There has been much conversation around “Ban Bossy,” the recent campaign launched by Sheryl Sandberg’s LeanIn.org and the Girl Scouts.
On one side, there are those that feel that nobody has the right to ban a word from the dictionary. The problem is that folks are missing the point and the essence of the message “Ban Bossy.” They shouldn’t be taking the words literally. These organizations are doing what no other women’s rights campaign has done in decades. They have started a conversation about the visible gender gap that exists, specifically in the areas of leadership and professional development.
The numbers don’t lie. Women make up 5 percent of Fortune 500 CEOs. Overall, it is 5 percent or lower for the top listed companies in the world regardless of industry. In U.S. politics, women hold 99 seats of the 535 seats in Congress and the percentage is about the same in the Senate.
According to a recent study by American University and Loyola Marymount University, Girls Just Wanna Not Run: The Gender Gap in Young Americans’ Political Ambition, more than 2,100 college students between the ages of 18 and 25 were surveyed and said that the main reason young women chose not to run for elected positions stems from a variety of the following factors:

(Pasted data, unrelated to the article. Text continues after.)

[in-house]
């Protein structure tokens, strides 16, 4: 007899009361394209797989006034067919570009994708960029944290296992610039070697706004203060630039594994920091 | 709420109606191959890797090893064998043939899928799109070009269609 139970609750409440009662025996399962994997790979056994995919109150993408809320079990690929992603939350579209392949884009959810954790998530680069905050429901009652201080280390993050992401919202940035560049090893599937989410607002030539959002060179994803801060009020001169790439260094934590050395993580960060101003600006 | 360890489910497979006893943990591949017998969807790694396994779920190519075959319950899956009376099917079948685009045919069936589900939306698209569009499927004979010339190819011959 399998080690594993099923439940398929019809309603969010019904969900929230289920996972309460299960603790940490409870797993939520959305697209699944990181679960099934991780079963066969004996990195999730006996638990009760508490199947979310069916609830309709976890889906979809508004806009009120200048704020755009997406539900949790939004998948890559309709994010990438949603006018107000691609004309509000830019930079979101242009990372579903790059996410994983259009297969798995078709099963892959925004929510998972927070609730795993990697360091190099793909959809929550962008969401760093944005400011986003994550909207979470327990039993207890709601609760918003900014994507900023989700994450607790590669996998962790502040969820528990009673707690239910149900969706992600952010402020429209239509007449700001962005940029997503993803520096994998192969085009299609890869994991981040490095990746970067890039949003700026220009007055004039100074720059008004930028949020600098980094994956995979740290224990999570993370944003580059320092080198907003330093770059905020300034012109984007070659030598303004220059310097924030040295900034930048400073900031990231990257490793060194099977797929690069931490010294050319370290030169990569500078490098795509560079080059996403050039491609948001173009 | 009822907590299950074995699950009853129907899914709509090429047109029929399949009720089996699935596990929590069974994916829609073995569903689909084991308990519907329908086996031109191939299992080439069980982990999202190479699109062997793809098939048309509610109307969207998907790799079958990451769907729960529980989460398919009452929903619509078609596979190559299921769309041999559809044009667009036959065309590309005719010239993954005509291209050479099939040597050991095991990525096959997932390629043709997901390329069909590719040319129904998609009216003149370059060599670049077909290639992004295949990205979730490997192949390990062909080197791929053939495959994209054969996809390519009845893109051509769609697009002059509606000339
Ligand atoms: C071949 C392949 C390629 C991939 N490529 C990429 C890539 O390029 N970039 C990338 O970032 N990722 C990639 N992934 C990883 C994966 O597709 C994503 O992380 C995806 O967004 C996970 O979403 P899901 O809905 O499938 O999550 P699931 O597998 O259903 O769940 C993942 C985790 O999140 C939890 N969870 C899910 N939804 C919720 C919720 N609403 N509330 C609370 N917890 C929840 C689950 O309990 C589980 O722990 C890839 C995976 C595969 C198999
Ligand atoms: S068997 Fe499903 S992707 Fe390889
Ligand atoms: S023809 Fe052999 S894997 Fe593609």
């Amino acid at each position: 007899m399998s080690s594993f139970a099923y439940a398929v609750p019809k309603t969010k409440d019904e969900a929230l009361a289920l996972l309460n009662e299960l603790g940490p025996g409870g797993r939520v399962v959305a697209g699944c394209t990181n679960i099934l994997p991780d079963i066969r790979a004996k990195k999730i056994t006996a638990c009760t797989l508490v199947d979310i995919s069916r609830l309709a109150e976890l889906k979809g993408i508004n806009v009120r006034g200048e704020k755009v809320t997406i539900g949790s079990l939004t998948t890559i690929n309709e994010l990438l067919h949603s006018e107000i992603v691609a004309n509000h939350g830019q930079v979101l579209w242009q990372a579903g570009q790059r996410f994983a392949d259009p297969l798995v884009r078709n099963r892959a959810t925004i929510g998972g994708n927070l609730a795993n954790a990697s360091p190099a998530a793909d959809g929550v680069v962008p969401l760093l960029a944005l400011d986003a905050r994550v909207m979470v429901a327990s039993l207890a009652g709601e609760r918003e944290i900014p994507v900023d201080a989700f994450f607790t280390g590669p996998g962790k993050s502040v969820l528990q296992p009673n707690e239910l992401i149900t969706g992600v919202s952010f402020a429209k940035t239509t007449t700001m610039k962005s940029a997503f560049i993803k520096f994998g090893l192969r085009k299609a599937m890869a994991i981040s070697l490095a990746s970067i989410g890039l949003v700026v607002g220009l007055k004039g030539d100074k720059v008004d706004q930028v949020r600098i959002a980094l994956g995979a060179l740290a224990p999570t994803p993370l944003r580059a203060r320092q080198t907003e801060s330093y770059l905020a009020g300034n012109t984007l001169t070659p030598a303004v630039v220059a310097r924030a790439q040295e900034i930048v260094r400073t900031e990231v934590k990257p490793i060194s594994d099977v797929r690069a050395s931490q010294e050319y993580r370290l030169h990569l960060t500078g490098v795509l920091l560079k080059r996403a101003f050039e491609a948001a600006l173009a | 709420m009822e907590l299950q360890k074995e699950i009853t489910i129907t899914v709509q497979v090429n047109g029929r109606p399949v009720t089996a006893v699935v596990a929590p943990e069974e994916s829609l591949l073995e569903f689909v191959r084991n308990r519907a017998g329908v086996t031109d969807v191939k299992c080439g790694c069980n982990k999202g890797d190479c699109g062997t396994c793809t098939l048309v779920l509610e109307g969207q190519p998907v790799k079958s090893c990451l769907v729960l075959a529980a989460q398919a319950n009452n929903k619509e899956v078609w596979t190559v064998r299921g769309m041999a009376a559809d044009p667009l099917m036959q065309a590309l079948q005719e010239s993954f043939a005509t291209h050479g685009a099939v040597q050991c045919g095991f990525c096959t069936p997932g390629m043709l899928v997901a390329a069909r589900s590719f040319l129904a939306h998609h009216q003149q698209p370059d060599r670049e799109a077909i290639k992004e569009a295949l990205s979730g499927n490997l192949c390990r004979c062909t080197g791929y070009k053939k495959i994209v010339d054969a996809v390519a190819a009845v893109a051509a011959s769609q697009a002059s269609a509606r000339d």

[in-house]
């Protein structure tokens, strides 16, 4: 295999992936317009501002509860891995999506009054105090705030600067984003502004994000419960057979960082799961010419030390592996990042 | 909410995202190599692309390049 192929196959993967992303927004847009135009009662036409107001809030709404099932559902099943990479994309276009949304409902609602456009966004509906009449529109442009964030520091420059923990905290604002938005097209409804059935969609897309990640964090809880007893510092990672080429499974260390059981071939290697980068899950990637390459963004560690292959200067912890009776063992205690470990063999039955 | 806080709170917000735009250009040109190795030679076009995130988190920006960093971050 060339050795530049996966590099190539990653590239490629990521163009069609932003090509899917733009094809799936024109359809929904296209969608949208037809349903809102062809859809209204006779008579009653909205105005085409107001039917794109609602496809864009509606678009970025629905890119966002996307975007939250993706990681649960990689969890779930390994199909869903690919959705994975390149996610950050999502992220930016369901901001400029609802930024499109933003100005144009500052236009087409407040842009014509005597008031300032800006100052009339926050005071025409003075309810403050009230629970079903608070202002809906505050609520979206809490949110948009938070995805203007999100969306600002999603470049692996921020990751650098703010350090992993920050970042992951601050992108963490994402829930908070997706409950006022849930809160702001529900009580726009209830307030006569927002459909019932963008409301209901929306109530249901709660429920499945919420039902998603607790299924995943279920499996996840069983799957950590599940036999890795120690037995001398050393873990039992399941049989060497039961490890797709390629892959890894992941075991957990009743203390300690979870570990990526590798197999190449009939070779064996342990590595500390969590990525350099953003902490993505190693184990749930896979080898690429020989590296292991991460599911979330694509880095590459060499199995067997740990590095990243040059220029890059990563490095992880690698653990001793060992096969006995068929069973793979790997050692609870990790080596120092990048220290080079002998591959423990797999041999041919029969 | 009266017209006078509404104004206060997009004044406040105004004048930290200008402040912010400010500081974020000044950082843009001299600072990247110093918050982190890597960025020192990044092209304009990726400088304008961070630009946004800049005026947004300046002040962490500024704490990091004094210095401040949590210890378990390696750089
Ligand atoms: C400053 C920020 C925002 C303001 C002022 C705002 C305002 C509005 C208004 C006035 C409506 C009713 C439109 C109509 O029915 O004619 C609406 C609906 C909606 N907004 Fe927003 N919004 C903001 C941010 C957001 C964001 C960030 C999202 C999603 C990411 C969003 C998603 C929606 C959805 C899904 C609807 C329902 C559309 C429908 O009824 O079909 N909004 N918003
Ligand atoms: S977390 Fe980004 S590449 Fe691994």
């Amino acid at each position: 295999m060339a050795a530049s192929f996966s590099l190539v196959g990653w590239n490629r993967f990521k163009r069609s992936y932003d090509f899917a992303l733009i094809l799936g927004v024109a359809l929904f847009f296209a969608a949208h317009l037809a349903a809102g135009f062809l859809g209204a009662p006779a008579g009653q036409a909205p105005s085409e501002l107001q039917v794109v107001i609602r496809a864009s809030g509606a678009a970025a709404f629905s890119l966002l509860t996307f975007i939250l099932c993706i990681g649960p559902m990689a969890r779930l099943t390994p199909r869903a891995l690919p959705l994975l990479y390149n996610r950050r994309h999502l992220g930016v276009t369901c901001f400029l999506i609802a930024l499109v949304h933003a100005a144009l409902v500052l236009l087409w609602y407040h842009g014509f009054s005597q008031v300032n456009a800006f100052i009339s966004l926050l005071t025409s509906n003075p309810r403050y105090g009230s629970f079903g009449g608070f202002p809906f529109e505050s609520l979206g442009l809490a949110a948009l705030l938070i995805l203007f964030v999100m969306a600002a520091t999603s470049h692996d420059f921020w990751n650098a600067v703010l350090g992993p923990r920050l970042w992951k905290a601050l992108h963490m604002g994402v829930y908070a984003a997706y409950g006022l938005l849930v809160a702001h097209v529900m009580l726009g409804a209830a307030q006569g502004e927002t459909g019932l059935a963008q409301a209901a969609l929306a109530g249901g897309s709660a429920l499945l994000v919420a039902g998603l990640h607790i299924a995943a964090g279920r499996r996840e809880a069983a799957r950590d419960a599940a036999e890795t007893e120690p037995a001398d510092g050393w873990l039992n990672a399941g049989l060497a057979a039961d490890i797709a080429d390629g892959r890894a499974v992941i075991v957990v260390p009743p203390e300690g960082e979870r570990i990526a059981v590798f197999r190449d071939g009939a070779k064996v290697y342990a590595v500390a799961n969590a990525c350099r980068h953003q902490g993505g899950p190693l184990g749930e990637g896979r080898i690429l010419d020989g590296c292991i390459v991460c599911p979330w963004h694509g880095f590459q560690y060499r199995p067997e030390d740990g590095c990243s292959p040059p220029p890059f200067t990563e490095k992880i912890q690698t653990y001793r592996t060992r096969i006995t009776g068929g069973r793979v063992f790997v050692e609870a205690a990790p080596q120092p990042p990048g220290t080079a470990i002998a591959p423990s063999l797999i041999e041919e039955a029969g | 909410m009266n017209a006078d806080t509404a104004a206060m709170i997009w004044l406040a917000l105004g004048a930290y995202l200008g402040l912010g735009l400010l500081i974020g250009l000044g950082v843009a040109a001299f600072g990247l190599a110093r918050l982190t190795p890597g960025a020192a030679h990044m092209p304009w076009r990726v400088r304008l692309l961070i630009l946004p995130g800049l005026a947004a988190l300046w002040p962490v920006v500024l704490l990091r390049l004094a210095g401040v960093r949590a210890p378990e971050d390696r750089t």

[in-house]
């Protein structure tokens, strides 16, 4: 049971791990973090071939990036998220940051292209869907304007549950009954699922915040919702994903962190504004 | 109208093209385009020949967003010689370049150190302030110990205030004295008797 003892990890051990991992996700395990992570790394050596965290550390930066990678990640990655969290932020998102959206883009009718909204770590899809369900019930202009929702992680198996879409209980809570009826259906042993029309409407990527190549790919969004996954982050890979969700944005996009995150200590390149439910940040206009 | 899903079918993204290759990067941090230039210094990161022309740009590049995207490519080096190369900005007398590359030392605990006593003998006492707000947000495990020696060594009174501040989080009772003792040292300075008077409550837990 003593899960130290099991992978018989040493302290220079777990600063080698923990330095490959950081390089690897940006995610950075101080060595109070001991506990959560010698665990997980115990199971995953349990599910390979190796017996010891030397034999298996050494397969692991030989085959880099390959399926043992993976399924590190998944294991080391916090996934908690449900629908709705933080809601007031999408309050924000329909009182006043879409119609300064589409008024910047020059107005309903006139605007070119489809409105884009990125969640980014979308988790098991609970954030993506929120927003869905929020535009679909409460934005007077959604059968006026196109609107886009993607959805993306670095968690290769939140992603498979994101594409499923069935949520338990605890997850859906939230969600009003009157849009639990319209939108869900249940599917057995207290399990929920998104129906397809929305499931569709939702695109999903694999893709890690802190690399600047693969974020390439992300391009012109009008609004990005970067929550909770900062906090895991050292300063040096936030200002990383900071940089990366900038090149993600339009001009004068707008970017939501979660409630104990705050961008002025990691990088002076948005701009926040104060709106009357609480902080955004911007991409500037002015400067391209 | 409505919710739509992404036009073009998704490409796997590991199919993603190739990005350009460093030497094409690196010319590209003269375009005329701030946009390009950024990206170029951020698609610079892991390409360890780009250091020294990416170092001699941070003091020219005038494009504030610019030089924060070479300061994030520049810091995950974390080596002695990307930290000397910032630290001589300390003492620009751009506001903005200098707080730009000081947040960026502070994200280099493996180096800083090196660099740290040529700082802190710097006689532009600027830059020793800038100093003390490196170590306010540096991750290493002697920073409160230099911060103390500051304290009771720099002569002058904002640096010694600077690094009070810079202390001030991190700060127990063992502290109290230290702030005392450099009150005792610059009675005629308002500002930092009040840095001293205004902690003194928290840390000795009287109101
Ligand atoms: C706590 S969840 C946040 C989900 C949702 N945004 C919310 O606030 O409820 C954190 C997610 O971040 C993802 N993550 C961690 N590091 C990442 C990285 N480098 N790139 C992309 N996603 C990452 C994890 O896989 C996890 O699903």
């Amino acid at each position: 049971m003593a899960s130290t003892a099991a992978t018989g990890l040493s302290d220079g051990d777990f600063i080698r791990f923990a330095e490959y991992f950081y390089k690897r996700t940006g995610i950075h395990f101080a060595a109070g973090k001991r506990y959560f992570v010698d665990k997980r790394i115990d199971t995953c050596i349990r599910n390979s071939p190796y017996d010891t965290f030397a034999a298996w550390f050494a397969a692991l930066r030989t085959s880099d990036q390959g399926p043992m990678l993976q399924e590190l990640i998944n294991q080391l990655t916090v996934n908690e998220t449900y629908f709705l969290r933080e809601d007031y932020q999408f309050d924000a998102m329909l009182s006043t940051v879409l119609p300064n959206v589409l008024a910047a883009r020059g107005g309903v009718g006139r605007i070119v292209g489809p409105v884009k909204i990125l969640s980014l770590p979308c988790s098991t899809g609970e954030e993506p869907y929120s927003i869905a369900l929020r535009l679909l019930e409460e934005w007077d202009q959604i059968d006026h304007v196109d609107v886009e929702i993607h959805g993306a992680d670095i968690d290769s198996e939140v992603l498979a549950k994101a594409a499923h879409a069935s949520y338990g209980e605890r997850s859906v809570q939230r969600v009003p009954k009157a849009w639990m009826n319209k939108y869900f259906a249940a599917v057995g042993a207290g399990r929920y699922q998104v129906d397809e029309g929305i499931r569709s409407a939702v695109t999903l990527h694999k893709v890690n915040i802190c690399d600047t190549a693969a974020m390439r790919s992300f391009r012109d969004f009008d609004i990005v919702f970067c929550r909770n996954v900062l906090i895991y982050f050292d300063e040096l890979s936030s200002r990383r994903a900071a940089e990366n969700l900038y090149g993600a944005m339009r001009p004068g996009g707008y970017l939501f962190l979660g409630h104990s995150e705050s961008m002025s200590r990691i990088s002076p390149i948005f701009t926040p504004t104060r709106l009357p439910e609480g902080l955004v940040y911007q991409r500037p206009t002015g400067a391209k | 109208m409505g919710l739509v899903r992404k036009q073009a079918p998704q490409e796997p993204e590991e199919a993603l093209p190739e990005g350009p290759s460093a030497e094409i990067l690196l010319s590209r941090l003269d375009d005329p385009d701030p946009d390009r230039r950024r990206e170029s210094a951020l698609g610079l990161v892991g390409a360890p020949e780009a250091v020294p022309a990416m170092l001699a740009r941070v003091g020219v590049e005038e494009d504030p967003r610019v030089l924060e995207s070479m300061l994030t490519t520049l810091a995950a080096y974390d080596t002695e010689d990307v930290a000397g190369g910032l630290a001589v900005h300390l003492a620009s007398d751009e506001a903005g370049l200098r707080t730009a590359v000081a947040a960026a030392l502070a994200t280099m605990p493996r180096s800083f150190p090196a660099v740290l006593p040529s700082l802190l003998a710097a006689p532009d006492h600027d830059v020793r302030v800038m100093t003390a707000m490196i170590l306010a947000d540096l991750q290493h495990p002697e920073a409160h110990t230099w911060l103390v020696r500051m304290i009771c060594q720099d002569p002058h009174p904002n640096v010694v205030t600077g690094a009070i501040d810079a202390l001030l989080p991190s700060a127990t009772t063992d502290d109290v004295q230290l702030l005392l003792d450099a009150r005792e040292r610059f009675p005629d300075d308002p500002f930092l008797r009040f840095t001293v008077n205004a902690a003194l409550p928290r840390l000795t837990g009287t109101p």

• Young men are more likely than young women to be socialized by their parents to think about politics as a career path.
• From school experiences to peer associations to media habits, young women tend to be exposed to less political information and discussion.
• Young men are more likely to have played organized sports and care about winning.
• Young women are less likely to think they will be qualified to run for office, even once they have established careers.
According to the Girl Scouts Research Institute, the confidence gap starts young. Between elementary school and high school, a girl’s self-esteem drops 3.5 times more than a boy’s although this trend has been changing because of mentoring programs.
As a Hispanic — and outspoken — woman, I cannot count the times I have been called bossy. The first time was in kindergarten. I decided to organize my classmates in a line during a field trip and haven’t forgotten the teacher’s admonition: “Stop being so bossy, get in line and mind your business.” Obviously, my leadership skills started at an early age, but being called bossy when I was 5 years old made the word sound negative.
I have never heard a boy or man being called bossy — they are called a boss. The campaign is about gender parity. Taking the negative out of the word reinforces the message that girls can lead and choose career paths that prepare them for leadership positions.
Irela Bagué, past president,
Girl Scout Council of Tropical Florida,